Tigers still free-agent shopping as offseason market hits a lull

Lynn Henning
The Detroit News
Freddy Galvis

Some people worked during the Thanksgiving break. Any such list would include the Tigers front office, which, apart from Thursday’s break, stayed by the phones, maybe trading conversation with agents or perhaps with an interested trade partner or two.

But nothing happened. In fact, little is going on anywhere. And there’s no guarantee business will pick up dramatically even when baseball’s Winter Meetings begin in two weeks at Las Vegas.

“It was very quiet over Thanksgiving for all clubs,” Tigers general manager Al Avila said Sunday in a text message.

Ahead of Thursday, Avila said the Tigers had been in contact with representatives for a tall pile of free agents they’re considering as they try and add, primarily, a shortstop and starting pitcher.

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At shortstop, the Tigers are mulling Freddy Galvis, Adeiny Hechevarria, and perhaps Jordy Mercer, who could potentially be an answer as well at second base, which isn’t nailed down heading into 2019.

Among starters, the cast includes: Edwin Jackson, Jeremy Hellickson, Tyson Ross, Trevor Cahill, Marco Estrada, and maybe Brett Anderson.

Avila said trade talks that had begun loosely at the GM Meetings earlier this month at Carlsbad, California, have also dragged as teams wait and see how the free-agent dominoes spill. And that process could well mean nothing significant will happen until more exalted stars like Bryce Harper, Manny Machado, Dallas Keuchel and Patrick Corbin begin signing new deals.

“I do believe a lot has to happen with the big boys before our market starts to move in earnest,” Avila said.

“In saying that, I do hope we can start to make some progress going into the Winter Meetings. We could also be looking into January and February.

“My hope is that some free-agent players (shortstop or pitcher) decide to sign sooner than later.”

The Tigers technically have two infield openings heading into 2019. Begin with shortstop, which previously was manned by Jose Iglesias before he strolled this month into free agency. He’s on the market, but while feelings are cordial enough between the two parties, Iglesias and the Tigers are expected to decide that it’s time for both to move on.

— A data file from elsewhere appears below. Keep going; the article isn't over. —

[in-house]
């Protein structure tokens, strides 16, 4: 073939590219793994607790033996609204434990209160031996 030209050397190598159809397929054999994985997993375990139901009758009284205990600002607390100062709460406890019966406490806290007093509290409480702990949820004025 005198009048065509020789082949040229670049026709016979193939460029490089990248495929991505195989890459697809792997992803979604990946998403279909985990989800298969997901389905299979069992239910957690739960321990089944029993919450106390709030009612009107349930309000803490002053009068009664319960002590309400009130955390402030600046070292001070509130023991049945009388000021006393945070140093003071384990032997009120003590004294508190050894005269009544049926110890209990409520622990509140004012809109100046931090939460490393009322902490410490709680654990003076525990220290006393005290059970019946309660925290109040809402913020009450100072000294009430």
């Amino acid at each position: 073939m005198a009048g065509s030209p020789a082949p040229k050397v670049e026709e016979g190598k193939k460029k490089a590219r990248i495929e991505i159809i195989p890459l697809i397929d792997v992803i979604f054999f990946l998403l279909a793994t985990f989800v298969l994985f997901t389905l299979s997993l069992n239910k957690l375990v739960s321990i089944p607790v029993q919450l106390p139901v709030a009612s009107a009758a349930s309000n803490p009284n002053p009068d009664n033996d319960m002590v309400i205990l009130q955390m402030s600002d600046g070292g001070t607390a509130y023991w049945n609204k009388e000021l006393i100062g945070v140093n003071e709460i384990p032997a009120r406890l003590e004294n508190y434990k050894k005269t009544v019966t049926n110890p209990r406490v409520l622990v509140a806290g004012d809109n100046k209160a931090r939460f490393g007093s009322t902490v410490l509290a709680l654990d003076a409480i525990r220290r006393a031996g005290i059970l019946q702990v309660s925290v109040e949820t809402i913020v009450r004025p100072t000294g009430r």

The Tigers also lack a second baseman who doesn’t realistically figure to be last season’s late-season applicant, Dawel Lugo.

Niko Goodrum remains an insurance policy at second, or even at short. But it’s expected the Tigers will first look for a full-time infield answer and ideally use Goodrum as the super-sub they believe best displays his skills.

That would enable them to slide Goodrum into second base periodically, providing they come away with another option there. The infield puzzle hasn’t yet resolved itself with the one or more pieces Avila is hunting.

The Tigers want at least one more starting pitcher. They also would like to add a swing-man who could boost the rotation and work doubly as a reliever. How that shakes out depends, again, on the market, and whether the Tigers make any trades that could yet involve dealing an existing pitcher, with Matthew Boyd high among possibilities there.

Nick Castellanos remains prime-time trade bait as Avila works to add more youngsters to a team preparing for a more formal unveiling in 2020, when the 25-man active roster expects to carry, if not be loaded with, an abundance of rookies.


Twitter @Lynn_Henning